• Add the URL of the endpoint on a single line in an endpoint.txt file within the GitHub repository that contains the queries.
  • Or you can directly modify the grlc source code (but it's nicer if the queries are self-contained)

That's it!

Example APIs

Check these out:

You'll find the sources of these and many more in GitHub

Decorator syntax

A couple of SPARQL comment embedded decorators are available to make your swagger-ui look nicer (note all comments start with #+ ):

  • To specify a query-specific endpoint, #+ endpoint: http://example.com/sparql.
  • To indicate the HTTP request method, #+ method: GET.
  • To paginate the results in e.g. groups of 100, #+ pagination: 100.
  • To create a summary of your query/operation, #+ summary: This is the summary of my query/operation
  • To assign tags to your query/operation,
    #+ tags:
    #+   - firstTag
    #+   - secondTag
  • To indicate which parameters of your query/operation should get enumerations (and get dropdown menus in the swagger-ui) using values from the SPARQL endpoint,
    #+ enumerate:
    #+   - var1
    #+   - var2
  • These parameters can also be hard-coded into the query decorators to save endpoint requests and speed up the API generation:
#+ enumerate:
#+   - var1:
#+     - value1
#+     - value2

Notice that these should be plain variable names without SPARQL/BASIL conventions (so var1 instead of ?_var1_iri)

See examples at https://github.com/albertmeronyo/lodapi.

Use this GitHub search to see examples from other users of grlc.

Contribute!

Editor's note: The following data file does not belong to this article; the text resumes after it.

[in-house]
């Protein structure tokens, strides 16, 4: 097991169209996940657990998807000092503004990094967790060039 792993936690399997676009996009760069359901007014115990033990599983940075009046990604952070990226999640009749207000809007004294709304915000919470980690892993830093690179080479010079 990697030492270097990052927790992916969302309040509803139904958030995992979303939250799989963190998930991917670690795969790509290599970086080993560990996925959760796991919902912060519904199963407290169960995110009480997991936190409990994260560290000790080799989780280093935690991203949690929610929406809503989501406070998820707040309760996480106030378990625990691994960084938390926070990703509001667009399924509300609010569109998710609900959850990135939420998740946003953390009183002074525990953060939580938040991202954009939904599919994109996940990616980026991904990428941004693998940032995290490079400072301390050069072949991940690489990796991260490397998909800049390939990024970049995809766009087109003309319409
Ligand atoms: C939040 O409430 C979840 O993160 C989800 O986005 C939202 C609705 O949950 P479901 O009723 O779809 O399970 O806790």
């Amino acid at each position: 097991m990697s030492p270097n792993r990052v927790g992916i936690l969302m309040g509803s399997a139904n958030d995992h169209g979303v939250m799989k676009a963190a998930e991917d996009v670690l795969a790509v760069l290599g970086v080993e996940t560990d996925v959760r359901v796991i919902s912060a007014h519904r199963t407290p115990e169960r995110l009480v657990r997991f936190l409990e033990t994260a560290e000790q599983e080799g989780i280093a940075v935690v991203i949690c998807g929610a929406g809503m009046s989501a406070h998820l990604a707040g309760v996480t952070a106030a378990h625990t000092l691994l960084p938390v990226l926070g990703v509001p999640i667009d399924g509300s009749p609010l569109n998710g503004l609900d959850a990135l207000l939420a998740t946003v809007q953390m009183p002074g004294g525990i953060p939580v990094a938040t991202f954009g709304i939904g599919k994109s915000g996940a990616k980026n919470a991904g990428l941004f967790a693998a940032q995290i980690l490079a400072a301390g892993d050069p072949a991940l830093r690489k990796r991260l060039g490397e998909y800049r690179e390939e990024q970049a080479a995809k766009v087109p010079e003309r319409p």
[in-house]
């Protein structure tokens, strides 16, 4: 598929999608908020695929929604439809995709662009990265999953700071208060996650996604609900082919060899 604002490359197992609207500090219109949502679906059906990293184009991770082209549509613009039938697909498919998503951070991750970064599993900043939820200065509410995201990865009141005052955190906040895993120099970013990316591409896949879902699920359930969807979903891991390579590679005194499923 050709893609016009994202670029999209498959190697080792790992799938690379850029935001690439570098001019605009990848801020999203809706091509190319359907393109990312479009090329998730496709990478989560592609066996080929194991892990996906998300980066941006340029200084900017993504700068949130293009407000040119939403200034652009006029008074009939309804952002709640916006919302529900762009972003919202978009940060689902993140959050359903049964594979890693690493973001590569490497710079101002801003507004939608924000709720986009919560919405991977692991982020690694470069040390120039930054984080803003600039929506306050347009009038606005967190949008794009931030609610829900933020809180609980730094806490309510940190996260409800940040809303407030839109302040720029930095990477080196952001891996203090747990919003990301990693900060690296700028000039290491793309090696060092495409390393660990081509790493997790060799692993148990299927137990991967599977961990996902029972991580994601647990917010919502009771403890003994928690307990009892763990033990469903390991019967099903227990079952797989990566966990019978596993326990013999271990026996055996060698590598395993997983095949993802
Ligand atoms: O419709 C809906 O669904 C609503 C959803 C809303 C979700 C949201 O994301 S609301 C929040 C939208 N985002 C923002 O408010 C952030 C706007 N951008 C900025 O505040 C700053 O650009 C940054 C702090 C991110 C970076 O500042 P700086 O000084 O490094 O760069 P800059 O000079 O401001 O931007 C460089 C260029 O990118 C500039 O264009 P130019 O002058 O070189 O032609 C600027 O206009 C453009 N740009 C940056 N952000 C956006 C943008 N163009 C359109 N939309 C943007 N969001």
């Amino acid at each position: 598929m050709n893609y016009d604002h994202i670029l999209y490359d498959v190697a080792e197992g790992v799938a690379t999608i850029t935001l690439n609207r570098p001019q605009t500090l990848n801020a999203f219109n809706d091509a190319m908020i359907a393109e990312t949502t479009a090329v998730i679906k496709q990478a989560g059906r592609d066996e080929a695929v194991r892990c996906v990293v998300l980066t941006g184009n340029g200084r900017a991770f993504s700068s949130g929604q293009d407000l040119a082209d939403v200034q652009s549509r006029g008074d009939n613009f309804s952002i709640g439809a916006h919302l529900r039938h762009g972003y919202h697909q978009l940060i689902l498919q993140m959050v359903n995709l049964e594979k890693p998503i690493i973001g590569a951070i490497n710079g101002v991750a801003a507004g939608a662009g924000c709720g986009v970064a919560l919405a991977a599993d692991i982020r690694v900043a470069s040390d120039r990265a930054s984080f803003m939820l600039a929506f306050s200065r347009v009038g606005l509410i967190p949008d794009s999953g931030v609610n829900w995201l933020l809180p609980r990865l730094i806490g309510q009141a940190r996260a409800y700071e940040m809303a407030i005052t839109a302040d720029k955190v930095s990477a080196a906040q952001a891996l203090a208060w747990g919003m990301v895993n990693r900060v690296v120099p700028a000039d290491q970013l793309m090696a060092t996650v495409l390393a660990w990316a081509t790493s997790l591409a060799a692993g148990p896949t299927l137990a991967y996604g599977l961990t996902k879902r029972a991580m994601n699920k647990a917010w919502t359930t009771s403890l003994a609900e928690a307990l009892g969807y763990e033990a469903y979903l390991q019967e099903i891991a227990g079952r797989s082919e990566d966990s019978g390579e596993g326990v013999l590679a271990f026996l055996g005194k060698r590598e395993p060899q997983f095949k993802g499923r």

grlc needs you to continue bringing Semantic Web content to developers, applications and users. No matter if you are just a curious user, a developer, or a researcher; there are many ways in which you can contribute:

  • File in bug reports
  • Request new features
  • Set up your own environment and start hacking

Check our contributing guidelines for these and more, and join us today!

If you cannot code, that's no problem! There's still plenty you can contribute:

  • Share your experience at using grlc in Twitter (mention the handler @grlcldapi)
  • If you are good with HTML/CSS, let us know

Related tools

  • SPARQL2Git is a Web interface for editing SPARQL queries and saving them in GitHub as grlc APIs.
  • grlcR is a package for R that brings Linked Data into your R environment easily through grlc.
  • Hay's tools lists grlc as a Wikimedia-related tool :-)

This is what grlc users are saying

Academic publications

  • Albert Meroño-Peñuela, Rinke Hoekstra. “grlc Makes GitHub Taste Like Linked Data APIs”. The Semantic Web – ESWC 2016 Satellite Events, Heraklion, Crete, Greece, May 29 – June 2, 2016, Revised Selected Papers. LNCS 9989, pp. 342-353 (2016). (PDF)
  • Albert Meroño-Peñuela, Rinke Hoekstra. “SPARQL2Git: Transparent SPARQL and Linked Data API Curation via Git”. In: Proceedings of the 14th Extended Semantic Web Conference (ESWC 2017), Poster and Demo Track. Portoroz, Slovenia, May 28th – June 1st, 2017 (2017). (PDF)
  • Albert Meroño-Peñuela, Rinke Hoekstra. “Automatic Query-centric API for Routine Access to Linked Data”. In: The Semantic Web – ISWC 2017, 16th International Semantic Web Conference. Lecture Notes in Computer Science, vol 10587, pp. 334-339 (2017). (PDF)